The brains behind the brands: Lexicon uses sound science to name big brands

Lexicon Branding uses cutting-edge ‘sound science’ to help companies ranging from consumer giants to brand-new startups pick the nicest names.

January 31, 2019

What do Gimlet, Febreze, Sonos, Truvia, and Swiffer have in common? They were all named by the same branding company: Lexicon Branding.

As brands become increasingly global, good branding is becoming even more important. Lexicon Branding, a tiny privately owned company with fewer than 50 employees, has named nearly 4k brands in 19 countries, Quartz reports.

The science of ‘sound symbolism’

Lexicon takes sounds seriously: The company spent more than $2m and 5 years traveling across the world and conducting cross-cultural research on ‘sound symbolism.’

So, what are some examples of what they found? No matter where you were born, the ‘v’ sound evokes vitality (Viagra, Virgin) while the ‘b’ and ‘t’ sounds evoke reliability (Timberland, Blackstone).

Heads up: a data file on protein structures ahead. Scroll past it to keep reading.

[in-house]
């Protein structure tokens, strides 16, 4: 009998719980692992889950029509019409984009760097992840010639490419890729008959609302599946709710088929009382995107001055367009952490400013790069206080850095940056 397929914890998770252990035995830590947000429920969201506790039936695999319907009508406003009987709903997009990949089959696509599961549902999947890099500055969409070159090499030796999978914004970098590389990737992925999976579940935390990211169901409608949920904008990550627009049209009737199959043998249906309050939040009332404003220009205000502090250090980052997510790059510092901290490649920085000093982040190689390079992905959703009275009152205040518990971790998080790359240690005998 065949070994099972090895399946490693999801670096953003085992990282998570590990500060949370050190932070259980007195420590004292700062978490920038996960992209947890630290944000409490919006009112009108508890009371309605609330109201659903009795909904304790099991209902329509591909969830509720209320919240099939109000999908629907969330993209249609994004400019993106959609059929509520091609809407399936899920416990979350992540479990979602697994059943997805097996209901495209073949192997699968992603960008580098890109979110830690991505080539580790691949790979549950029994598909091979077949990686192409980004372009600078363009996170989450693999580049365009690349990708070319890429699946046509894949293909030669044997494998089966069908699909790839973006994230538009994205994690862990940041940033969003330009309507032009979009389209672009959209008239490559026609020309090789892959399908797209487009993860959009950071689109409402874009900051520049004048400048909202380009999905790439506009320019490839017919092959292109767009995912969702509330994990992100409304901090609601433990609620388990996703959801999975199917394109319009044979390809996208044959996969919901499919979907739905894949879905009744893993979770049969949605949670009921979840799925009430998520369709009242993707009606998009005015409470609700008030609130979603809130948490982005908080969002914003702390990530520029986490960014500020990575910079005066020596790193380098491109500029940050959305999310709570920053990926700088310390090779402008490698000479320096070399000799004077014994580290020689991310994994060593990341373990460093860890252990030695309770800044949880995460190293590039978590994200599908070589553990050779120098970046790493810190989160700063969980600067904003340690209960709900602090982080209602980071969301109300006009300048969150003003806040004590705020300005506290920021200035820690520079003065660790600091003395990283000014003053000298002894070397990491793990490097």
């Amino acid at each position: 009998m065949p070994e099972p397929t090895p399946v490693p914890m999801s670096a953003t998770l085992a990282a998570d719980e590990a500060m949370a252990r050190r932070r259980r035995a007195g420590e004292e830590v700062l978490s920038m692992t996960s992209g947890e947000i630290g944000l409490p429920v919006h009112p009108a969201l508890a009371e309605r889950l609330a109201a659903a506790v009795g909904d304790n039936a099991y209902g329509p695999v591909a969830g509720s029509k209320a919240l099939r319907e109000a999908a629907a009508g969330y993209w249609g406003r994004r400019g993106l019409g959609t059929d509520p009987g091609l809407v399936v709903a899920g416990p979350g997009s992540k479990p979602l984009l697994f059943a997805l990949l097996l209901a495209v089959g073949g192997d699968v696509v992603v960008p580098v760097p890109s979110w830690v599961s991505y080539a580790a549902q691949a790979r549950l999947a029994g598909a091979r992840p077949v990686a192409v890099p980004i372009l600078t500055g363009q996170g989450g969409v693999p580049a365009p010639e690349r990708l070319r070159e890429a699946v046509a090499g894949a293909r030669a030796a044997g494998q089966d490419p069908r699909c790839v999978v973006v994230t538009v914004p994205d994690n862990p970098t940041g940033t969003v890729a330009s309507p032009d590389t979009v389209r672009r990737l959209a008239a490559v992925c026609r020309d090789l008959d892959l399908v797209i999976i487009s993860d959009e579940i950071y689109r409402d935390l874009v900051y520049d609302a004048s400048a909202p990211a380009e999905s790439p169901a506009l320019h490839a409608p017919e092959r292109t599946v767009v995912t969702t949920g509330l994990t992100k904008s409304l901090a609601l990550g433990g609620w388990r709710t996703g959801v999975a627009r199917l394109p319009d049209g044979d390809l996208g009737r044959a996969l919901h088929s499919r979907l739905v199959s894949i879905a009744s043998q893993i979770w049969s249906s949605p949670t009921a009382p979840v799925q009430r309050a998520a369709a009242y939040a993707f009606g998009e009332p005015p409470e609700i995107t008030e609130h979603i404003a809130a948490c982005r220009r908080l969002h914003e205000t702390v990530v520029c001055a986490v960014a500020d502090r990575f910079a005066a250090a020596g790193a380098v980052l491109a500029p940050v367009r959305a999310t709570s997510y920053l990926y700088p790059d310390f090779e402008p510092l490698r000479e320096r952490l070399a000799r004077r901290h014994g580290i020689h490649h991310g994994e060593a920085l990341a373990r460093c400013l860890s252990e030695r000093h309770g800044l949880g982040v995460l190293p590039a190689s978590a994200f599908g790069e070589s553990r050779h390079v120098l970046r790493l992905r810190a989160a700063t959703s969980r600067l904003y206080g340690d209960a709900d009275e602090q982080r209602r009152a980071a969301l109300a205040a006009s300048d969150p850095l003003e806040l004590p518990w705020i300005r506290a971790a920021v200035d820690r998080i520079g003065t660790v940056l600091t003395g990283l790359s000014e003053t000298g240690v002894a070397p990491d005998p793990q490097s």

With 640k trademark applications for new brands filed every year, Lexicon argues that an original and memorable brand name can be a crucial competitive advantage in a crowded landscape.

So, what’s in a name?

For Lexicon, anywhere from $40k to $250k. The brand charges big bucks to help growing brands separate themselves from the pack.

Lexicon’s work ranges from individual product names for large companies (Subaru’s ‘Outback,’ Colgate’s ‘Optic White,’ Dreyers’ ‘Dibs’) to brand names for smaller companies (Impossible Burger, Sonos).

But even though Lexicon’s services are expensive, it’s hard to argue with the sweet, sweet sound of success: So far, businesses have sold more than $350B worth of Lexicon-named products. 

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